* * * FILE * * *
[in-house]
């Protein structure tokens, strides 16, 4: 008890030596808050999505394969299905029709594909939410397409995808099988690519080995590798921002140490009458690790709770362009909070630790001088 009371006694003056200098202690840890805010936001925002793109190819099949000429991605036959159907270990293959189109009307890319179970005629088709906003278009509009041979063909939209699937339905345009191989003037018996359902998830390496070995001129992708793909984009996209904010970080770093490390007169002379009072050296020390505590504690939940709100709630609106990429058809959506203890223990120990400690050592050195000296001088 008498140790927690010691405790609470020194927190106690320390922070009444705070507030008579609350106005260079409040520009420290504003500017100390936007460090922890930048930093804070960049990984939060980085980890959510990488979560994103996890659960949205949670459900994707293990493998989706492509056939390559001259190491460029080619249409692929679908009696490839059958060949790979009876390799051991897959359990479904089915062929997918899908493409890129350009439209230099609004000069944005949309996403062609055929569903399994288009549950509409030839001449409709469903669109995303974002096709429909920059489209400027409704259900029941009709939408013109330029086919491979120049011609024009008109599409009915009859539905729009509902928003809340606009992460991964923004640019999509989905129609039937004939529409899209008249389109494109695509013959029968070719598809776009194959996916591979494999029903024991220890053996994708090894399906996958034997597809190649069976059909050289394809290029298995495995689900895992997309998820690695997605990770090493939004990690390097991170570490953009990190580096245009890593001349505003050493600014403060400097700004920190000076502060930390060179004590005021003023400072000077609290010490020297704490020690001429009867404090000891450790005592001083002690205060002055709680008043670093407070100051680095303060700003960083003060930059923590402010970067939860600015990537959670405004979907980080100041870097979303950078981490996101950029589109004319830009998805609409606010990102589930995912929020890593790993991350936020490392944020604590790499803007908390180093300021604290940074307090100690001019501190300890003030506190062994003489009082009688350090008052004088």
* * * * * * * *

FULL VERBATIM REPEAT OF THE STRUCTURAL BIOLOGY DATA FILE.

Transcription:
[in-house]
């Protein structure tokens, strides 16, 4: 008890030596808050999505394969299905029709594909939410397409995808099988690519080995590798921002140490009458690790709770362009909070630790001088 009371006694003056200098202690840890805010936001925002793109190819099949000429991605036959159907270990293959189109009307890319179970005629088709906003278009509009041979063909939209699937339905345009191989003037018996359902998830390496070995001129992708793909984009996209904010970080770093490390007169002379009072050296020390505590504690939940709100709630609106990429058809959506203890223990120990400690050592050195000296001088 008498140790927690010691405790609470020194927190106690320390922070009444705070507030008579609350106005260079409040520009420290504003500017100390936007460090922890930048930093804070960049990984939060980085980890959510990488979560994103996890659960949205949670459900994707293990493998989706492509056939390559001259190491460029080619249409692929679908009696490839059958060949790979009876390799051991897959359990479904089915062929997918899908493409890129350009439209230099609004000069944005949309996403062609055929569903399994288009549950509409030839001449409709469903669109995303974002096709429909920059489209400027409704259900029941009709939408013109330029086919491979120049011609024009008109599409009915009859539905729009509902928003809340606009992460991964923004640019999509989905129609039937004939529409899209008249389109494109695509013959029968070719598809776009194959996916591979494999029903024991220890053996994708090894399906996958034997597809190649069976059909050289394809290029298995495995689900895992997309998820690695997605990770090493939004990690390097991170570490953009990190580096245009890593001349505003050493600014403060400097700004920190000076502060930390060179004590005021003023400072000077609290010490020297704490020690001429009867404090000891450790005592001083002690205060002055709680008043670093407070100051680095303060700003960083003060930059923590402010970067939860600015990537959670405004979907980080100041870097979303950078981490996101950029589109004319830009998805609409606010990102589930995912929020890593790993991350936020490392944020604590790499803007908390180093300021604290940074307090100690001019501190300890003030506190062994003489009082009688350090008052004088």